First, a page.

# Prove a function is onto

Prove that the function $f(x)=x^5+2x^2+x$ is onto. My teacher did an example in class were he said $f(x)=y$ and then found the inverse of the function. He then plugged the inverse back into the function and found that it equaled y. And that was the proof that the function was onto.

This makes sense, but I don't know how to find the inverse of this function and I am wondering if there is another way to prove this without finding the inverse?

• Draw the graph, this follows immediately. Note that we can find the 'inverse' by flipping it about $y=x$. (However, we don't really have a function, because it is one to many.) Commented Jun 26, 2013 at 4:23
• Have you learnt about taking limits? If so, one way to go is to prove that the image of $f$ is all $\mathbb{R}$ by noticing that $f$ is continuous, and then just take the limits of $f$ when $x \to + \infty$, and $x \to - \infty$. Commented Jun 26, 2013 at 4:24
• You'll struggle to find an inverse, because this function doesn't have one! Instead, show that the function takes arbitrarily high and low values, and that it's continuous in between. Commented Jun 26, 2013 at 4:25
• To elaborate more on what @user49685 said, if you have a continuous function on $[a,b]$ and we have that $f(b) > f(a)$, then for each $y$ in $[f(a),f(b)]$, there is an $x$ such that $f(x) = y$. So suppose at $-\infty$ we have that $f$ is $-\infty$ and at $+\infty$, we have that $f$ is $+\infty$. What can we say, if anything, about whether or not $f$ is onto? Commented Jun 26, 2013 at 4:28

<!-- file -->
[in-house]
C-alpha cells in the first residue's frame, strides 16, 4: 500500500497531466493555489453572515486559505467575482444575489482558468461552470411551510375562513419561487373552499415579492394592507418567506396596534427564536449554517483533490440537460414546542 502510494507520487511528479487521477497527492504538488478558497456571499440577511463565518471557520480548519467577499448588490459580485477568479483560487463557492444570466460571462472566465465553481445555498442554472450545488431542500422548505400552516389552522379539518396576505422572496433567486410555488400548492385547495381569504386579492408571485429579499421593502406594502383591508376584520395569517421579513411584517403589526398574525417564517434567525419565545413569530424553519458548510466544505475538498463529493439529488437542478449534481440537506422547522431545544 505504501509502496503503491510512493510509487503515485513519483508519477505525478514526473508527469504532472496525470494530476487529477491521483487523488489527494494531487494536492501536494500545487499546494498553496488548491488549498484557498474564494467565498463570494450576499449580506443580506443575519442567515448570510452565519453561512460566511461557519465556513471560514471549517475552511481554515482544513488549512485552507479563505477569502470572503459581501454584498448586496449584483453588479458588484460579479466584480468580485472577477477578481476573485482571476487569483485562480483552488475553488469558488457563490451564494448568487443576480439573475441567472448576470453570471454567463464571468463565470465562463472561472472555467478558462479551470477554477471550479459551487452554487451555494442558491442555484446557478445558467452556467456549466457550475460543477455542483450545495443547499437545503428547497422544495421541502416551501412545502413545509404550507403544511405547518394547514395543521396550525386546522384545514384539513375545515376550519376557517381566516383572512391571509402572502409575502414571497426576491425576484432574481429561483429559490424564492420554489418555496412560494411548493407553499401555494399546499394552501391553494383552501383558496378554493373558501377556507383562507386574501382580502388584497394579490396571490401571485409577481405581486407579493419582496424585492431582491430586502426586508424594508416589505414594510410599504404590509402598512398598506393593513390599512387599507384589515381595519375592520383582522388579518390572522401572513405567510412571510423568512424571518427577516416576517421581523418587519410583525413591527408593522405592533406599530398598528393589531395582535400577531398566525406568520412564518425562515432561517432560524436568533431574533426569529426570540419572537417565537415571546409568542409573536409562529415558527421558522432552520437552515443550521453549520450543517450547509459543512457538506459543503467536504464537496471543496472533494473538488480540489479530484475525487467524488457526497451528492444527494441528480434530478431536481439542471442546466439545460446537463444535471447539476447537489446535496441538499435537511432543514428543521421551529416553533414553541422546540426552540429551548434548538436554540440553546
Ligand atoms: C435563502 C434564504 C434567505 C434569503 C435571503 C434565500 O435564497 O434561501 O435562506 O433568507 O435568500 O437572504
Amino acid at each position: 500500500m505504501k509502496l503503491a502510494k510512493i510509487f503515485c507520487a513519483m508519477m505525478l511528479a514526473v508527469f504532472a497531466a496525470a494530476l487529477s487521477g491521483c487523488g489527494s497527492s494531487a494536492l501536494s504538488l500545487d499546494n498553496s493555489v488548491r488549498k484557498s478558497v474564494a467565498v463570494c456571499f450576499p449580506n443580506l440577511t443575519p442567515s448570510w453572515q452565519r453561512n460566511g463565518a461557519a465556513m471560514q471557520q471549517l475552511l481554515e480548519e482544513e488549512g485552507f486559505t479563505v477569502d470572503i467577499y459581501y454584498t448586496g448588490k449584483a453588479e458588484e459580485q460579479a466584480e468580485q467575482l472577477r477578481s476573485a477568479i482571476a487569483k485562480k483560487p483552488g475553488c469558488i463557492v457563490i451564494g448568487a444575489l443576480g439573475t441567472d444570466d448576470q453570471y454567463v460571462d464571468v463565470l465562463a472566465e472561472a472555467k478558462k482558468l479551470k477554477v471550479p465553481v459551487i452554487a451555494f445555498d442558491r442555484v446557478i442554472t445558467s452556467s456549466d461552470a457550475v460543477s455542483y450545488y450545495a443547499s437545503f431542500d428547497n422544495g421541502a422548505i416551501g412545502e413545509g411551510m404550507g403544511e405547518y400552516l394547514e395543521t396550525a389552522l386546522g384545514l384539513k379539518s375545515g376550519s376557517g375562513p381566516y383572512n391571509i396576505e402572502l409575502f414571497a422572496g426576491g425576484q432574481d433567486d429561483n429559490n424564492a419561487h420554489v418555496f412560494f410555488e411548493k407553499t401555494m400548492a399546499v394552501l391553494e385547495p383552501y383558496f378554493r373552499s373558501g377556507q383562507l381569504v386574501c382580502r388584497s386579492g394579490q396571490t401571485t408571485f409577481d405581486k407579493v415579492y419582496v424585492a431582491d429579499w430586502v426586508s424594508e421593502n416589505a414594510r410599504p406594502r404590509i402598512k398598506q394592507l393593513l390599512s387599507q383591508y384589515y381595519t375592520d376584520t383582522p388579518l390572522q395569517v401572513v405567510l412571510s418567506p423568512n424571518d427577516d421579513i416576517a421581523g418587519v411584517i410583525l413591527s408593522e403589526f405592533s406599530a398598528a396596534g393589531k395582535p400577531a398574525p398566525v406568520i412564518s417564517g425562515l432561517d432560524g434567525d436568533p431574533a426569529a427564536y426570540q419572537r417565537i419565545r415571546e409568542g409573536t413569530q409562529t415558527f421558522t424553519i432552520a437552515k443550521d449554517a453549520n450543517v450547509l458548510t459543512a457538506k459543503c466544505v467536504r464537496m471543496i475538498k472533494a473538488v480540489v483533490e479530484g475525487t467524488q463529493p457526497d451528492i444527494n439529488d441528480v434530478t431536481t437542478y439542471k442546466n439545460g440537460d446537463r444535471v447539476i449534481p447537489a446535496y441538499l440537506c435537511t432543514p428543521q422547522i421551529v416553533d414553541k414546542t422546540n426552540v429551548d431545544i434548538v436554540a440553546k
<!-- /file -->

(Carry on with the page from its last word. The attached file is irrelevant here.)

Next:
• You will not find a nice formula for $x$ in terms of $y$. Use the Intermediate Value Theorem. Commented Jun 26, 2013 at 4:28

$\,f(x) \;$ is a continuous function on the whole real line, as any other polynomial is, and since

$$\lim_{x\to -\infty}f(x)=-\infty\\\lim_{x\to \infty}f(x)=\infty$$

the intermediate value theorem tells us that for any value $\;c\in(-\infty,\infty)\,$ there exists $\,r\in\Bbb R\;\;s.t.\;\;f(r)=c\;$ .

This much is true for any real polynomial with odd degree, btw.

You can differentiate your function and if it either always increasing or always decreasing then it will onto. In your case it is always increasing. Following is the solution :

• Please use LaTeX when writing mathematics in this site. Directions in the FAQ section. Commented Jun 26, 2013 at 5:48
• @DonAntonio : Sorry, I am new. From next time onwards I will have this in mind. Commented Jun 26, 2013 at 6:14
• Don't worry, @Nishant: we've all been there. Commented Jun 26, 2013 at 6:18
• What if $f:\mathbb{R}\to\mathbb{R}$ and $f(x) = \tanh{(x)}$? $\tanh{(x)}$ is always increasing, but $f(x)$ wouldn't be onto Commented Nov 30, 2013 at 22:35
• @Nishant I think you are confusing onto and one to one Commented Dec 2, 2013 at 0:06